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Students organized a peaceful rally June 19, 2020 at Marshall Park to encourage youth to use their voices to fight against racial injustice. People of all ages attended to support Black Lives Matter. CMG file photo 

When asked about what his neighborhood is like, Ash Williams politely declines to answer. 

The adjunct faculty member at UNC Charlotte is a community organizer active in several protest movements, including the trans rights movement, the environmental defense movement and the Black Lives Matter movement.  Williams says he's been targeted and surveilled at his home before.

(The Charlotte-Mecklenburg Police Department declined to confirm or deny whether it had surveilled Williams, citing state law on the privacy of investigations.)

Given what he says is a history of surveillance, then it's no surprise to Williams that the CMPD uses the services of a vendor that has been accused of scrutinizing the social media feeds of activists and protesters.

The police department has an agreement with Dataminr, Inc., totaling $120,000 per year, according to documents received by South Charlotte Weekly through a recent public records request.    

The New York company touts its ability to use artificial intelligence algorithms to scan Twitter and other networks, seeking opportunities for investors, breaking news for media outlets' newsrooms, and dangerous situations for police to assist with.  

But an October 2020 investigation by The Intercept reported that in many cases, Dataminr's police-bound alerts were "nothing more than garden-variety racial profiling, powered not primarily by artificial intelligence but by a small army of human analysts conducting endless keyword searches."  

Earlier in the year, the outlet reported on police organizations using Dataminr to examine protesters' tweets after the death of George Floyd.

The process is often lacking in transparency. The Brennan Center for Justice states that monitoring of social media by police forces puts privacy and free speech at risk, unfairly targets communities of color, and can lead to arrests of people "on the basis of misinterpreted posts and associations." The organization states that many police departments that use social media monitoring tools have been slow to release the policies governing their use, which the center says increases "the danger of misuse and abuse."

Teenagers and tweens, for example, have been placed on lists of potential gang members, based solely on posturing they've done on Twitter, sometimes leading to arrests and extended jailings of young people based on flimsy evidence that can interrupt schooling and often doesn't hold up in court, according to anti-carceral publication The Appeal.

Asked whether there was a minimum age below which a Twitter user would not be flagged as a potential gang member, a spokesman from a public relations company representing Dataminr ignored several emails, sent more than a week before the filing of this story.

The Intercept's investigation found claims by Dataminr employees that keyword searches were used to target specific neighborhoods and even specific housing developments – largely populated by people of color – for surveillance, while ignoring white areas.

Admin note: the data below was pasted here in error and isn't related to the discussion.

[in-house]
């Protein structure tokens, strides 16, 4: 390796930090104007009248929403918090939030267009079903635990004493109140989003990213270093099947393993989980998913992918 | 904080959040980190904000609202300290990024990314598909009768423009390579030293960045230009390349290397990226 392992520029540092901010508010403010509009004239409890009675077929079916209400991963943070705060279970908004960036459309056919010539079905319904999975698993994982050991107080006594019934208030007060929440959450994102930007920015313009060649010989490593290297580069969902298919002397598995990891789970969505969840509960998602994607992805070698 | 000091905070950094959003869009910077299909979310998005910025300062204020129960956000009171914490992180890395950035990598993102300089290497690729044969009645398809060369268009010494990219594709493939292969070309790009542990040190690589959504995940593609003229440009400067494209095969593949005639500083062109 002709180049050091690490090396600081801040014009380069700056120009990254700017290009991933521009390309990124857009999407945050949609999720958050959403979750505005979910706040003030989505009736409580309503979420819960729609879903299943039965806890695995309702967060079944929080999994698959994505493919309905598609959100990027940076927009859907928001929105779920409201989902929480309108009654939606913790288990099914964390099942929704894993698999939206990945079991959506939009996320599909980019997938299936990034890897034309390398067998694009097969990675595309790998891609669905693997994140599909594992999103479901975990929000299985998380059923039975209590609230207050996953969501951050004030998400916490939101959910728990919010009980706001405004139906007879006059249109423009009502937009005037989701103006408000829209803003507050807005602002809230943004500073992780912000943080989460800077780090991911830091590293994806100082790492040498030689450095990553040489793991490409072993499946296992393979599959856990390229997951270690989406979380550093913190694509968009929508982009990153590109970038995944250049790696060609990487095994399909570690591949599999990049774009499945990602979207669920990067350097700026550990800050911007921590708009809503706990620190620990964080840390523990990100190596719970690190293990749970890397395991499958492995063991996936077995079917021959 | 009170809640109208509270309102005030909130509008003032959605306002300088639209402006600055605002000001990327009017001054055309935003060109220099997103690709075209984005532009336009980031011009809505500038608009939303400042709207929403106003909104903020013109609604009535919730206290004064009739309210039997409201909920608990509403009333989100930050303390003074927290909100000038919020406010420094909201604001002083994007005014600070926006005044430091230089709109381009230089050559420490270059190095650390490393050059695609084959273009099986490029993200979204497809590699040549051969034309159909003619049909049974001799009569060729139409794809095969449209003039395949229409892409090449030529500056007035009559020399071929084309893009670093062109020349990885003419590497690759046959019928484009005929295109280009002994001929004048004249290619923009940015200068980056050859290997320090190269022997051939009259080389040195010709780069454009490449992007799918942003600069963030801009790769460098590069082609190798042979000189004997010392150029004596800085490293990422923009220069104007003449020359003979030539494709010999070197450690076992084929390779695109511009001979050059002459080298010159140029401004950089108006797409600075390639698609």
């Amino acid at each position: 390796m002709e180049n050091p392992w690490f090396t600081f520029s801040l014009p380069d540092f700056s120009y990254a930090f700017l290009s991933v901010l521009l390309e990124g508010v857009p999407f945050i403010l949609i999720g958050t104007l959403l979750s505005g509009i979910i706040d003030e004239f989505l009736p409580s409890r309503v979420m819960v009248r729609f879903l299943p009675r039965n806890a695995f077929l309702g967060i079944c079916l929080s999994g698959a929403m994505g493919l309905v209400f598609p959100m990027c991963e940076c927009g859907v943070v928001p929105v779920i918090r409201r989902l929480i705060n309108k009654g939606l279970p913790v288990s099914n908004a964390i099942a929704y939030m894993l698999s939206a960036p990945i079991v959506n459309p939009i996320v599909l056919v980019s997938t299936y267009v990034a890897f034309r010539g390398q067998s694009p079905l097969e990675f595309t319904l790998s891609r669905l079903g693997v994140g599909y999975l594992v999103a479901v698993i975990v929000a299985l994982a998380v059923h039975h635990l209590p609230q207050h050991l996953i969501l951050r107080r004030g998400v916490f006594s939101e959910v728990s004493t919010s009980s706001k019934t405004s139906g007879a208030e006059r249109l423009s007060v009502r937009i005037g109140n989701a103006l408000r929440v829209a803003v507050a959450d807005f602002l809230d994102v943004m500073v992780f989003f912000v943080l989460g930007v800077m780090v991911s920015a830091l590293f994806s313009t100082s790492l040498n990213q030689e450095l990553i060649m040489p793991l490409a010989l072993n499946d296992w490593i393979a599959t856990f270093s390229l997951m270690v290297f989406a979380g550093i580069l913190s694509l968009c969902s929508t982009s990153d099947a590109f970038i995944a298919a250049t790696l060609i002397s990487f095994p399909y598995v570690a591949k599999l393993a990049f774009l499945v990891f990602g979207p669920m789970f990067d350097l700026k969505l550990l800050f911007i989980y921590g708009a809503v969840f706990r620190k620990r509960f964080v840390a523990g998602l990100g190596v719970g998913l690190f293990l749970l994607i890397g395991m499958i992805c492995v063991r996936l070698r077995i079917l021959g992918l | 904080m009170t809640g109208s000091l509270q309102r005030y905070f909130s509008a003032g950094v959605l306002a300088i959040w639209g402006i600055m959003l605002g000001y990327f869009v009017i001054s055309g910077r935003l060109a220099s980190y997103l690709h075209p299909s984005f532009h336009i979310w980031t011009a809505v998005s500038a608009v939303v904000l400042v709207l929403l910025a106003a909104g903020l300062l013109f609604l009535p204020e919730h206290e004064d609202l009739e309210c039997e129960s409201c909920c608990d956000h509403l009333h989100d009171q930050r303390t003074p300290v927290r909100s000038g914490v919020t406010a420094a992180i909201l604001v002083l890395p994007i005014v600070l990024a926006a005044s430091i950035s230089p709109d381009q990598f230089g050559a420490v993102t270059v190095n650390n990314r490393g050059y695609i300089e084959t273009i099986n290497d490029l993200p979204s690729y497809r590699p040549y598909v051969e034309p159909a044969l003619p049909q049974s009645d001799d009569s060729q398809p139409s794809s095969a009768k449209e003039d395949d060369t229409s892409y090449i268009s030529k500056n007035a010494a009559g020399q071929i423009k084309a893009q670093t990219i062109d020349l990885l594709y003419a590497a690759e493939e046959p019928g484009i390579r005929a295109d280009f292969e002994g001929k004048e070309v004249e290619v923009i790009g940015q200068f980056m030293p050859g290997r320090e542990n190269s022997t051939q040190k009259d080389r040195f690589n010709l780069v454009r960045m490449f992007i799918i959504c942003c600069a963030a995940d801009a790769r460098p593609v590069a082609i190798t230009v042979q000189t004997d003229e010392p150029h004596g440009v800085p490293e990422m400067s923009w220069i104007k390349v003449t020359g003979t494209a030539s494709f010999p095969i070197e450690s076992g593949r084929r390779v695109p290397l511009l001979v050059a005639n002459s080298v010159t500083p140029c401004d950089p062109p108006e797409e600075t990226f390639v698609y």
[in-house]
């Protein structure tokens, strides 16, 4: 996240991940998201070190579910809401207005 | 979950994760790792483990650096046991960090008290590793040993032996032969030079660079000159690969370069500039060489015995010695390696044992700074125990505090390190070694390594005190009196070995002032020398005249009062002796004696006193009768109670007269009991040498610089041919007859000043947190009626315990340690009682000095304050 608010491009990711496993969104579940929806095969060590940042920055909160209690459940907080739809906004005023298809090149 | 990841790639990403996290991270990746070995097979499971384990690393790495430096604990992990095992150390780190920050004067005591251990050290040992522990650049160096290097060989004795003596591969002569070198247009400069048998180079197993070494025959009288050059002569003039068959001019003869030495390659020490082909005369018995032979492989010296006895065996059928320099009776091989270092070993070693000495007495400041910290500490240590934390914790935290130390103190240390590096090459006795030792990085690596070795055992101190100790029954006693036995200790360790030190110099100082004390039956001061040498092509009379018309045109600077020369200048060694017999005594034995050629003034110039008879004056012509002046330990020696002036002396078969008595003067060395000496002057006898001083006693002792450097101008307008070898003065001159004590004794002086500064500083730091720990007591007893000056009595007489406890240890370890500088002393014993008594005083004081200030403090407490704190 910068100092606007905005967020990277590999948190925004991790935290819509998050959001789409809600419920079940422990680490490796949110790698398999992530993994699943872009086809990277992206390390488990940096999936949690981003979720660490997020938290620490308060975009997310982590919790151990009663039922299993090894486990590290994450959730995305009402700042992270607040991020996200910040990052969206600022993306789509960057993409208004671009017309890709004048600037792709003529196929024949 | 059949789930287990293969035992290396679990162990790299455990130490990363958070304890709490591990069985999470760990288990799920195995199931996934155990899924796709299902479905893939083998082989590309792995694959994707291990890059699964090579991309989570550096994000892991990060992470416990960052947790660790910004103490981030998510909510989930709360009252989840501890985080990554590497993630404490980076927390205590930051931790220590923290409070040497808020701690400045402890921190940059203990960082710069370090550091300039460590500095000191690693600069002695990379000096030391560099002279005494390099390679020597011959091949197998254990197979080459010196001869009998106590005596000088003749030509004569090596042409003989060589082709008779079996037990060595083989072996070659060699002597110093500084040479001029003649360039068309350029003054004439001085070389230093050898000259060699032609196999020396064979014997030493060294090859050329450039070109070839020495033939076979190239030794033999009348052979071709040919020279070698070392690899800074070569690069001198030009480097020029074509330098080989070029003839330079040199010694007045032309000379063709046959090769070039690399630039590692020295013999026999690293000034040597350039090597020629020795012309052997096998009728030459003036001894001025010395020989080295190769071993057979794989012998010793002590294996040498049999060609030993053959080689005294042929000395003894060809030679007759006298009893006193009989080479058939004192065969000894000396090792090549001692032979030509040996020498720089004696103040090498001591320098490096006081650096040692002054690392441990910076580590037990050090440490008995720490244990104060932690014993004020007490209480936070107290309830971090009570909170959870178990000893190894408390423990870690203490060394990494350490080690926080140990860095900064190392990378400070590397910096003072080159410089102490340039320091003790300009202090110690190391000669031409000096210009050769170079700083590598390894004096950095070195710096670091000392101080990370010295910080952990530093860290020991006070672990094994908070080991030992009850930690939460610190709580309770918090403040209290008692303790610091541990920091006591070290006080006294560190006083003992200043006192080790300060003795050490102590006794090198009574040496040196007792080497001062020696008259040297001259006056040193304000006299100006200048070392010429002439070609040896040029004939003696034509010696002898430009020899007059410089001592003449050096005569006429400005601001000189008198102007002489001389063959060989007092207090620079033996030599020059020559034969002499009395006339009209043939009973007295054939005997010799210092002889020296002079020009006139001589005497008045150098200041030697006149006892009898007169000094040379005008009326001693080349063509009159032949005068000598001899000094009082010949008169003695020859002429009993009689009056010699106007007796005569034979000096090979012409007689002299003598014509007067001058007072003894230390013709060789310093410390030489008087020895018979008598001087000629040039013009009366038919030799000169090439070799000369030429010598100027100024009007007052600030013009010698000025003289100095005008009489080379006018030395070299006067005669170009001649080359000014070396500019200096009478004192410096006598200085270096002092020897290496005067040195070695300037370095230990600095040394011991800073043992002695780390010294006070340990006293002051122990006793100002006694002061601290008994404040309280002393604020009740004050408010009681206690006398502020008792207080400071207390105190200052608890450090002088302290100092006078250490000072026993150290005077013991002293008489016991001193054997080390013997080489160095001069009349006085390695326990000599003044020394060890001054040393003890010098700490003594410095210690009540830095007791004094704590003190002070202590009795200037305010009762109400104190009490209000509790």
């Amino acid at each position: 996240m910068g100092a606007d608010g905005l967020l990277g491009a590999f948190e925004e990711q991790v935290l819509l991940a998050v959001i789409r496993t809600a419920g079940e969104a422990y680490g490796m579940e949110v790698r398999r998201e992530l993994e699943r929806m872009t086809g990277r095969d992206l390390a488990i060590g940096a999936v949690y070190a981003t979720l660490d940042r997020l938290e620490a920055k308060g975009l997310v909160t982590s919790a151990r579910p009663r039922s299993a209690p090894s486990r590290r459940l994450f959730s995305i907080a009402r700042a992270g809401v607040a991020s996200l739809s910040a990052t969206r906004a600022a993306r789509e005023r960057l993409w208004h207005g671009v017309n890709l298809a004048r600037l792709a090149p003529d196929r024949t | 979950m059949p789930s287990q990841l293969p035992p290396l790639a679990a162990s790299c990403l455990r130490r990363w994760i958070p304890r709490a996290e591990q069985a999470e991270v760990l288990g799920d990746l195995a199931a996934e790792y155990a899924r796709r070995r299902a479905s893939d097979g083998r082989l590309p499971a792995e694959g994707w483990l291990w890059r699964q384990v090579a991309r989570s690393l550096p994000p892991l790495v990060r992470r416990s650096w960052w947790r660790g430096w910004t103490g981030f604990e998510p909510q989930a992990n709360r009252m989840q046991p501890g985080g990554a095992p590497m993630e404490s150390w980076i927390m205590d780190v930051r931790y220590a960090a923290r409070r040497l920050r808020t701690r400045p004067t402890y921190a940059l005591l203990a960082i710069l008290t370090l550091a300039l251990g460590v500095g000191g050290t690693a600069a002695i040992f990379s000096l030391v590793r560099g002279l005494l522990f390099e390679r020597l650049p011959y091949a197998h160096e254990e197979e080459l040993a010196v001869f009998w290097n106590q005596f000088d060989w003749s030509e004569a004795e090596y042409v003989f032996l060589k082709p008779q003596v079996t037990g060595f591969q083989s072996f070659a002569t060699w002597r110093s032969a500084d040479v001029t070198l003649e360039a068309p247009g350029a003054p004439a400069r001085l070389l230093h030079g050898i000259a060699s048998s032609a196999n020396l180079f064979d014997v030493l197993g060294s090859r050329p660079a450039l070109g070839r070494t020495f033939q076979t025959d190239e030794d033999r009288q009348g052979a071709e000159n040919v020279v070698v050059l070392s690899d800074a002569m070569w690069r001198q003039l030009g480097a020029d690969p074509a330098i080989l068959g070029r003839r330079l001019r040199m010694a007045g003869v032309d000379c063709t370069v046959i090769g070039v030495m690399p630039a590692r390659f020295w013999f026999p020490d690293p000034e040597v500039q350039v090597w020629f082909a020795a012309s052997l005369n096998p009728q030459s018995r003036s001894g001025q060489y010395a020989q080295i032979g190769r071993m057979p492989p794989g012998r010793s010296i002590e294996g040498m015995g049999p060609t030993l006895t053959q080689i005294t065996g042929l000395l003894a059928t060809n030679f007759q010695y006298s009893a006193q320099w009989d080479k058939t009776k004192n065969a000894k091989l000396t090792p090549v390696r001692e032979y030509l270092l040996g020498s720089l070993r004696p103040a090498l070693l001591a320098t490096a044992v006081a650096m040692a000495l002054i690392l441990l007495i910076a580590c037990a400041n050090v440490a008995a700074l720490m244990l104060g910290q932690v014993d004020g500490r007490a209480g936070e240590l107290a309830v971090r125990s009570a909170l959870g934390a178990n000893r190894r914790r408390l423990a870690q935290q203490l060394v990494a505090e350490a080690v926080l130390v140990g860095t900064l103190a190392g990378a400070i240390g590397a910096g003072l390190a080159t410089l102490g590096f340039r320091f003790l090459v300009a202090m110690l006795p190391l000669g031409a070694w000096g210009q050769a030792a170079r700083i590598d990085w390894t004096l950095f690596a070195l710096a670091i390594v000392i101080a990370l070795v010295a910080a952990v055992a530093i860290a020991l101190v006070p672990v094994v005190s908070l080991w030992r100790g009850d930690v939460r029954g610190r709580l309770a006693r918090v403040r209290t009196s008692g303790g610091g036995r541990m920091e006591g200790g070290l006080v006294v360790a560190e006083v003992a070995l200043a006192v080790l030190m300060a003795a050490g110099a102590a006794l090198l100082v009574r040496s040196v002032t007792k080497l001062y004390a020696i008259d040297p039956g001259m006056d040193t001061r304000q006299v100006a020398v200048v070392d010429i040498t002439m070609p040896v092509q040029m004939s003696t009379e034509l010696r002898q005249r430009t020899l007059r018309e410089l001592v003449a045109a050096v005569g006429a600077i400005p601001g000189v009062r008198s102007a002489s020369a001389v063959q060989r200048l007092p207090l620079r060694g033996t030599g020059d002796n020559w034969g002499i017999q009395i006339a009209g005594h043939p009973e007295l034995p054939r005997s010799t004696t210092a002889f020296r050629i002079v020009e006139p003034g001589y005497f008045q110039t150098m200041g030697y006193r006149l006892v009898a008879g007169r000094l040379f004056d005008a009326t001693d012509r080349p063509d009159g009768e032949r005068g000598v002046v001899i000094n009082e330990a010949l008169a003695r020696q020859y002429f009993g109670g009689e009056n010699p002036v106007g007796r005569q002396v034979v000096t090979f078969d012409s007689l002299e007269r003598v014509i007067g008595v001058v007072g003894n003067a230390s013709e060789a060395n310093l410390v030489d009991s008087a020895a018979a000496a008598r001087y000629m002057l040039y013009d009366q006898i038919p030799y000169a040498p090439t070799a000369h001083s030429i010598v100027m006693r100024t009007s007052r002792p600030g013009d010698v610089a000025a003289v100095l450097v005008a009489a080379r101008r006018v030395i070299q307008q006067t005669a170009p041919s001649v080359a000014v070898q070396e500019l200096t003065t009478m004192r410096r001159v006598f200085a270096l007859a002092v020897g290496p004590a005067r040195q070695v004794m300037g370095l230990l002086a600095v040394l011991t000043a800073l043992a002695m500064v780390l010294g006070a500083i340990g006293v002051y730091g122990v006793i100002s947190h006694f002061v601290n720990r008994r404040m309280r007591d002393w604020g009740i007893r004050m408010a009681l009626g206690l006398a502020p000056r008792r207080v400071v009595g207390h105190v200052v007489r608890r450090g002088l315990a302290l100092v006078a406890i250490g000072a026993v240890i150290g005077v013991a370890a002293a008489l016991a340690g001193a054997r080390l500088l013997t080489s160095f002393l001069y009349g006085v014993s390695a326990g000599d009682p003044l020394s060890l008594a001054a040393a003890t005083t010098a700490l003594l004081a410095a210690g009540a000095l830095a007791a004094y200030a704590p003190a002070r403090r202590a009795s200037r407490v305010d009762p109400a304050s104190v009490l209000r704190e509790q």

One employee told the outlet that the south side of Chicago was targeted for crime alerts, while employees were told to focus on entertainment alerts when it came to content from the city's whiter northern neighborhoods. The email thread between South Charlotte Weekly and Dataminr's PR representative also included a question about the racial composition of Dataminr's staff, which went unanswered.

Adventures abroad

Dataminr's interest in providing intelligence for profit isn't limited to domestic institutions. In 2017, the tech publication The Verge reported that a former staffer for Hillary Clinton, acting as a consultant for the company, reached out to another former State Department official about setting up meetings between the company and foreign governments.  

"Azerbaijan would be AWESOME," the consultant wrote in an email, in reference to a potential deal with a country accused of jailing journalists and activists. Providing information to the monarchy of Saudi Arabia, however, was a bridge too far, as company members "[weren't] sure what the Saudis would do with it."  

The Saudi monarchy has recently received criticism for the role of its security forces in the killing and dismembering of Washington Post journalist Jamal Khashoggi.

Closer to home, a top privacy expert says that technologies like Dataminr and other methods of social media surveillance certainly create a risk of self-censorship in the U.S. for activists, people working in civil liberties, nonprofits or "other interested parties" like journalists and academics who tweet about issues of race and criminal justice. Matthew Guariglia of the Electronic Frontier Foundation, which focuses on issues of digital privacy, told South Charlotte Weekly in an email that the recent FBI arrest of a BLM-aligned man for tweets showing a "path to radicalization" sets a dangerous precedent.

"'Being on a path' and 'radicalization' are both subjective terms that are given more credence if the people sitting behind the computer choose to believe that some political principals are more violent than others," Guariglia said.